On May 12th, Guy Kawasaki presented an amazing discussion via WebEx about social media. This presentation was offered in conjunction with our new free beta, WebEx Meet - which is our first step into turning online meetings into social media (you can get it here).
Guy: A good example of selling is Dell Outlet. @DellOutlet has 1.6 million followers. And what they do is announce specials, such as 15% off any Dell Outlet laptop or desktop. They have a special coupon code so they'll know which tweet you are seeing.
@DellOutlet also points you to a specific web page. Coupon coming here [e.g. look at the tweets on their page and you'll see code and links]. It is also providing a little bit of interaction [e.g. see examples of DellOutlet chatting with tweeters].
The key here is that Dell is now selling refurbished Dell Outlet equipment through Twitter. And if you think about it, what could they have done with this before? I suppose they could have called their ad agency, designed an ad, submitted it to legal, bought media, place it in Wired and other places.
Four weeks later they'd be running a different ad to sell something else. Today they can write out a little 140 character promotion, can give a specific landing page and a specific coupon code so they know which tweets people are responding to. And in less than five minutes they are tweeting out a promotion. I think that's very powerful use of Twitter.
This is Twitter sales.
An interesting side point here on Dell: if you look at the number of followers, I don't have these numbers exactly right, but I was told that when they started Dell Outlet they had 2,500 followers and they sold something like half a million dollars worth of equipment. Then they got on the suggested user list of Twitter and they got to 1.6 million followers and they sell about $2 million worth of equipment.
You would think when you went from 2,500 to 1.6 million, in a perfect world it would be that order of magnitude increase of business, but it only tripled or quadrupled their business. One ke lesson to learn here - particularly for selling - it's really not the number of followers, it's the number of followers who are really interested in what you're selling.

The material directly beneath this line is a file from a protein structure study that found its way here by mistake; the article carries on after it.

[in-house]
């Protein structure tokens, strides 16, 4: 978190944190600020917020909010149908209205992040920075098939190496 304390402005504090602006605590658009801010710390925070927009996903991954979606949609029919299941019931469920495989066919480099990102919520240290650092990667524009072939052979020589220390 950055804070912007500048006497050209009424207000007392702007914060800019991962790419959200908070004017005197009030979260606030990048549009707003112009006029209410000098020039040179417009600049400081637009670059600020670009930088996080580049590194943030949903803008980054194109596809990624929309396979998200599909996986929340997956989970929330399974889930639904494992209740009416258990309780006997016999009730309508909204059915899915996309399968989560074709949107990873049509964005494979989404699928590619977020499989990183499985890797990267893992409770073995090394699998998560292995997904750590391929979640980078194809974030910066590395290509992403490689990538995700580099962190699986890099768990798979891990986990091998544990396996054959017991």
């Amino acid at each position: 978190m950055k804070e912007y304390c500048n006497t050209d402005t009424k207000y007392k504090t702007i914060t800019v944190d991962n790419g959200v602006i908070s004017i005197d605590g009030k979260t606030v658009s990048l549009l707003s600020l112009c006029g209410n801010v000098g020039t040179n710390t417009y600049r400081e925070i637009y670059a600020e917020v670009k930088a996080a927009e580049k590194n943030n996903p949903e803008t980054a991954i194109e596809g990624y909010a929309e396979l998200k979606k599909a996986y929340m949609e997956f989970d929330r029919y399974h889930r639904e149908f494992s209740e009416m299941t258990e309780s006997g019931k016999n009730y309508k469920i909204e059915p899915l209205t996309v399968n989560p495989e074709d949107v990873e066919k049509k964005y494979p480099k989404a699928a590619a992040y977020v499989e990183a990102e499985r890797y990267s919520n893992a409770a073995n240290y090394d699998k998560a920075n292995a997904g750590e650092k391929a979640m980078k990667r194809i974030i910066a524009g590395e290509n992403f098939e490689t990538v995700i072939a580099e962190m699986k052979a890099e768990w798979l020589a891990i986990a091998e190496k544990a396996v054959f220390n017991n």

It's more important that you had 2,500 people who really cared about discount Dell equipment than getting another 1.6 million people who have no clue what you're doing and didn't know they were even following you.
An even more clever use of Twitter selling is @KogiBBQ.
Kogi BBQ is a seafood vendor in Los Angeles and what it does is tell people where how to find them. Kogi has 63,000 followers some of whom want to know Kogi will be at a location from 9:30 to 12:30 – like the coffee gallery in Altadena on Lake Avenue. And when the Kogi BBQ truck shows up, there are 50 to 100 people waiting to buy their Mexican-Korean mash-up food.
I think this is a fascinating use. I mean consider the alternatives for Kogi BBQ: we have 12 trucks in Los Angeles; could it run an ad in The LA Times to announce their locations? I doubt it.
Let's think about what that would involve. You are a seafood vendor and you want to tell people you're going to be on a certain street corner from 9:30 to 12:30 – could you run an ad in The LA Times? Let's say The LA Times has six million subscribers. What percentage are going to be reading The LA Times at a time when they want to get in their car and go to that corner and buy a taco? The answer is zero. And think about what that ad would cost and where would that ad be? The Food Section? Sports Section? Who knows?
This is a great example of a small business using Twitter to drive traffic to a particular street corner to buy tacos. It doesn't get much better than that.
The poster child for customer support is Frank Eliason over at Comcast.
He runs a Twitter account called @ComcastCares. What he's doing is constantly searching for people who have issues with Comcast. For example here he's telling @RModel that a new router is on its way to him, talking about receiving their email. So he's providing tech support. And he has about 10 people now that help him with this, and they constantly monitor issues with Comcast so they can be the frontline for Comcast desk support.
This a very good example – they're engaged, they're providing tech support, they're pre-empting problems.
I think now most major brands have a Twitter presence, and major brands are very, very cognizant of their image on Twitter – perhaps too cognizant. I've had issues with some hotels in how they handled shipping and receiving of packages, and I tweeted out my issues and the national headquarters contacted me. I've had issues with some car brands, and I've tweeted out my issues with them and they've contacted me.
Now it is true that it helps that I have 230,000 followers, but I don't think that's the sole reason. I think basically they are monitoring their brands.
This concludes part three. Come back on Wednesday to get the next
section of his talk on prospecting with Twitter! And don't forget to try the
new WebEx Meet beta.